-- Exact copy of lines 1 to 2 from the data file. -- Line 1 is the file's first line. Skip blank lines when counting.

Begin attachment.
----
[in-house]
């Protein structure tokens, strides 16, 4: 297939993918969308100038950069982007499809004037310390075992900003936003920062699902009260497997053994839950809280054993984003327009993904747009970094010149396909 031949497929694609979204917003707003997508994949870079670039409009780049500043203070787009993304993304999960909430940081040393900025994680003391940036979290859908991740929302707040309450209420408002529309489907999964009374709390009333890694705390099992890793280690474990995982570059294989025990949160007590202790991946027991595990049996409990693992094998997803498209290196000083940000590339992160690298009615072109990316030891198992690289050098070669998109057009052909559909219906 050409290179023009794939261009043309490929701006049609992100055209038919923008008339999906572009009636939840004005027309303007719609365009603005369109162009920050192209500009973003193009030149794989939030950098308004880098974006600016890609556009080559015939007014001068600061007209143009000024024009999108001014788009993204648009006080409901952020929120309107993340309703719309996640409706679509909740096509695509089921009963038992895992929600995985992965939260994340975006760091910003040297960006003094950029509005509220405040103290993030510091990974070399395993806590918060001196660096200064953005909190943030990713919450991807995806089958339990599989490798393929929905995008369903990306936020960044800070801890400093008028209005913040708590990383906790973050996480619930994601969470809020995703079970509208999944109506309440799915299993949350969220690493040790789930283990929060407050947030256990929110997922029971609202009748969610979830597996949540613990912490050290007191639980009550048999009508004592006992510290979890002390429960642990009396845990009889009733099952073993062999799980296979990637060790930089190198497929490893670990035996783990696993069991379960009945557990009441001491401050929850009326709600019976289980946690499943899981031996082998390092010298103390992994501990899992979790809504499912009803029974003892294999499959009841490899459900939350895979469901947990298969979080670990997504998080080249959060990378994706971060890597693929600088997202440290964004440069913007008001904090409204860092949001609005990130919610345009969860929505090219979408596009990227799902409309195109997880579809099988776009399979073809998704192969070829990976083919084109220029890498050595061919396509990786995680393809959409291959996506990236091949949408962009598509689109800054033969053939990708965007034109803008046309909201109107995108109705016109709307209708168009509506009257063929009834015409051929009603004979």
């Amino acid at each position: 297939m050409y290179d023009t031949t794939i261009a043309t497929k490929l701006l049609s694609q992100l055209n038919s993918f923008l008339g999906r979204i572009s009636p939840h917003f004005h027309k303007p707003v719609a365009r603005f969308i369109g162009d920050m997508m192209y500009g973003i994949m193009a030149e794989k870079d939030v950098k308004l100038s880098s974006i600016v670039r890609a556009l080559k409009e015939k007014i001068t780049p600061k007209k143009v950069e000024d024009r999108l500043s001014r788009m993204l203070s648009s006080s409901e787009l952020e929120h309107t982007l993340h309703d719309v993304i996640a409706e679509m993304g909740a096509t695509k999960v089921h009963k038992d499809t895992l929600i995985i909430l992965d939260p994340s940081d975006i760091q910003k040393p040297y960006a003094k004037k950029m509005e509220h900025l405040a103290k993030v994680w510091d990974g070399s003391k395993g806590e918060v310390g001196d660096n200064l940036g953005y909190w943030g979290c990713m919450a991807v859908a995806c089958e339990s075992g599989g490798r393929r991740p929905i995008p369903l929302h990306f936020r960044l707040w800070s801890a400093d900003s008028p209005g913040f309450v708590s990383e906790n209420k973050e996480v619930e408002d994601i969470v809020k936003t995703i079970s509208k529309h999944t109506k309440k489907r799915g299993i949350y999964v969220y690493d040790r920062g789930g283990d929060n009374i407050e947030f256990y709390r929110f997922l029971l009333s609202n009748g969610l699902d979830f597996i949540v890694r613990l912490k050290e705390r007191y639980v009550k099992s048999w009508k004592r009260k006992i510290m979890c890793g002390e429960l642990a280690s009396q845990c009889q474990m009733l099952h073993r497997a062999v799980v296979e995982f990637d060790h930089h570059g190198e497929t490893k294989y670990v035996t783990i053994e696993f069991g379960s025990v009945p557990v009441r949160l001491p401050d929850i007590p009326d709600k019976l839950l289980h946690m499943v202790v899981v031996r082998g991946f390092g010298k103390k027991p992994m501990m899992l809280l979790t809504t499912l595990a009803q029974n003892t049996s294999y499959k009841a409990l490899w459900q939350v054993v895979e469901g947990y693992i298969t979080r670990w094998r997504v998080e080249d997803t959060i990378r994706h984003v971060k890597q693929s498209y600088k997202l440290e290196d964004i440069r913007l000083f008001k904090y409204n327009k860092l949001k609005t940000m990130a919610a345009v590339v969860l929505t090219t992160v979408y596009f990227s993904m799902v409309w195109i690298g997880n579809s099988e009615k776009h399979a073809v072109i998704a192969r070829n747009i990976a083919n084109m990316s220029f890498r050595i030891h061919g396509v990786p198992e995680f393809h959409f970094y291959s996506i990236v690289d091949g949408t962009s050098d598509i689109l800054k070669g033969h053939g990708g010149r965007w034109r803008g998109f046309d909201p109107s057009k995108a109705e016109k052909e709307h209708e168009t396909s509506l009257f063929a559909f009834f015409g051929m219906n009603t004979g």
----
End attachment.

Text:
[in-house]
């Protein structure tokens, strides 16, 4: 297939993918969308100038950069982007499809004037310390075992900003936003920062699902009260497997053994839950809280054993984003327009993904747009970094010149396909 031949497929694609979204917003707003997508994949870079670039409009780049500043203070787009993304993304999960909430940081040393900025994680003391940036979290859908991740929302707040309450209420408002529309489907999964009374709390009333890694705390099992890793280690474990995982570059294989025990949160007590202790991946027991595990049996409990693992094998997803498209290196000083940000590339992160690298009615072109990316030891198992690289050098070669998109057009052909559909219906 050409290179023009794939261009043309490929701006049609992100055209038919923008008339999906572009009636939840004005027309303007719609365009603005369109162009920050192209500009973003193009030149794989939030950098308004880098974006600016890609556009080559015939007014001068600061007209143009000024024009999108001014788009993204648009006080409901952020929120309107993340309703719309996640409706679509909740096509695509089921009963038992895992929600995985992965939260994340975006760091910003040297960006003094950029509005509220405040103290993030510091990974070399395993806590918060001196660096200064953005909190943030990713919450991807995806089958339990599989490798393929929905995008369903990306936020960044800070801890400093008028209005913040708590990383906790973050996480619930994601969470809020995703079970509208999944109506309440799915299993949350969220690493040790789930283990929060407050947030256990929110997922029971609202009748969610979830597996949540613990912490050290007191639980009550048999009508004592006992510290979890002390429960642990009396845990009889009733099952073993062999799980296979990637060790930089190198497929490893670990035996783990696993069991379960009945557990009441001491401050929850009326709600019976289980946690499943899981031996082998390092010298103390992994501990899992979790809504499912009803029974003892294999499959009841490899459900939350895979469901947990298969979080670990997504998080080249959060990378994706971060890597693929600088997202440290964004440069913007008001904090409204860092949001609005990130919610345009969860929505090219979408596009990227799902409309195109997880579809099988776009399979073809998704192969070829990976083919084109220029890498050595061919396509990786995680393809959409291959996506990236091949949408962009598509689109800054033969053939990708965007034109803008046309909201109107995108109705016109709307209708168009509506009257063929009834015409051929009603004979």